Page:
[0058] In some embodiments, each double-stranded target nucleic acid sequence complex can further include an element (e.g., an SDE) that renders the amplification products of the two single stranded nucleic acids that form the target double-stranded nucleic acid molecule substantially distinguishable from each other after sequencing. In one embodiment, an SDE may comprise asymmetric primer sites comprised within the sequencing adapters, or, in other arrangements, sequence asymmetries may be introduced into the adapter molecules not within the primer sequences, such that at least one position in the nucleotide sequences of the first strand target nucleic acid sequence complex and the second stand of the target nucleic acid sequence complex are different from each other following amplification and sequencing. In other embodiments, the SMI may comprise another biochemical asymmetry between the two strands that differs from the canonical nucleotide sequences A, T, C, G or U, but is converted into at least one canonical nucleotide sequence difference in the two amplified and sequenced molecules. In yet another embodiment, the SDE may be a means of physically separating the two strands before amplification, such that the derivative amplification products from the first strand target nucleic acid sequence and the second strand target nucleic acid sequence are maintained in substantial physical isolation from one and other for the purposes of maintaining a distinction between the two. Other such arrangements or methodologies for providing an SDE function that allows for distinguishing the first and second strands may be utilized, such as those described in the above-referenced publications, or other methods that serves the functional purpose described.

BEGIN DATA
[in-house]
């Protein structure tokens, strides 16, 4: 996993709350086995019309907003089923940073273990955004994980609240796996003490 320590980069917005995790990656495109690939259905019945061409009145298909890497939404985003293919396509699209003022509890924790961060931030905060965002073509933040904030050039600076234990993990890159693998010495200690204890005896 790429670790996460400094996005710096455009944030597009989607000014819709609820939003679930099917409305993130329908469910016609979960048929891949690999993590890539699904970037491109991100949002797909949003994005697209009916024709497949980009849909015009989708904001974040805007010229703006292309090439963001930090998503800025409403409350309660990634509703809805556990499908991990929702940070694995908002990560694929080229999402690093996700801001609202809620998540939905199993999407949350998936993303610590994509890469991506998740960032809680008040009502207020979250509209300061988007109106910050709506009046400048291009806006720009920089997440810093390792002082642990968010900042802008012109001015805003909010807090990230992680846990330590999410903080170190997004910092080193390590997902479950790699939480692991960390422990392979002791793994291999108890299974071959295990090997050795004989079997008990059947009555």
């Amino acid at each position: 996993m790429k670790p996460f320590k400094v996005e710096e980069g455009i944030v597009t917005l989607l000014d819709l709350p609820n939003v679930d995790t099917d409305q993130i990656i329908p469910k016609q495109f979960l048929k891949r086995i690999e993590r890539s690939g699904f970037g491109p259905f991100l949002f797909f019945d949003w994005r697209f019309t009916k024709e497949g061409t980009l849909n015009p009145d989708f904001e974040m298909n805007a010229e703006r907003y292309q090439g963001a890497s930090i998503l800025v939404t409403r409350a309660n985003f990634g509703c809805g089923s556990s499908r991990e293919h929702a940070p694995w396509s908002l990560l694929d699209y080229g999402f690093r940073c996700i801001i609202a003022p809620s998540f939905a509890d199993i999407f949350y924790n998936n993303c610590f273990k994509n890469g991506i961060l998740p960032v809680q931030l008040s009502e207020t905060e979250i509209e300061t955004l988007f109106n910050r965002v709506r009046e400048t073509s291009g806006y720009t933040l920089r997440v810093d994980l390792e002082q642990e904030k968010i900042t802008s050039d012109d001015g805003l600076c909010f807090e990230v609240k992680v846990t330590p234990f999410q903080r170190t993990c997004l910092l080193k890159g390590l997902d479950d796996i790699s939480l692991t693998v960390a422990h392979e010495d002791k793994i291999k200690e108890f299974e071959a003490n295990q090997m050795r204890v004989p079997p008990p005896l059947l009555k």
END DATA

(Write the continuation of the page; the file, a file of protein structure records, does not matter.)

[0059] After generating the double-stranded target nucleic acid complex comprising at least one SMI and at least one SDE, or where one or both of these elements will be subsequently introduced, the complex can be subjected to DNA amplification, such as with PCR, or any other biochemical method of DNA amplification (e.g., rolling circle amplification, multiple displacement amplification, isothermal amplification, bridge amplification or surface-bound amplification, such that one or more copies of the first strand target nucleic acid sequence and one or more copies of the second strand target nucleic acid sequence are produced (e.g., FIG. 1B). The one or more amplification copies of the first strand target nucleic acid molecule and the one or more amplification copies of the second target nucleic acid molecule can then be subjected to DNA sequencing, preferably using a "Next-Generation" massively parallel DNA sequencing platform (e.g., FIG. 1B).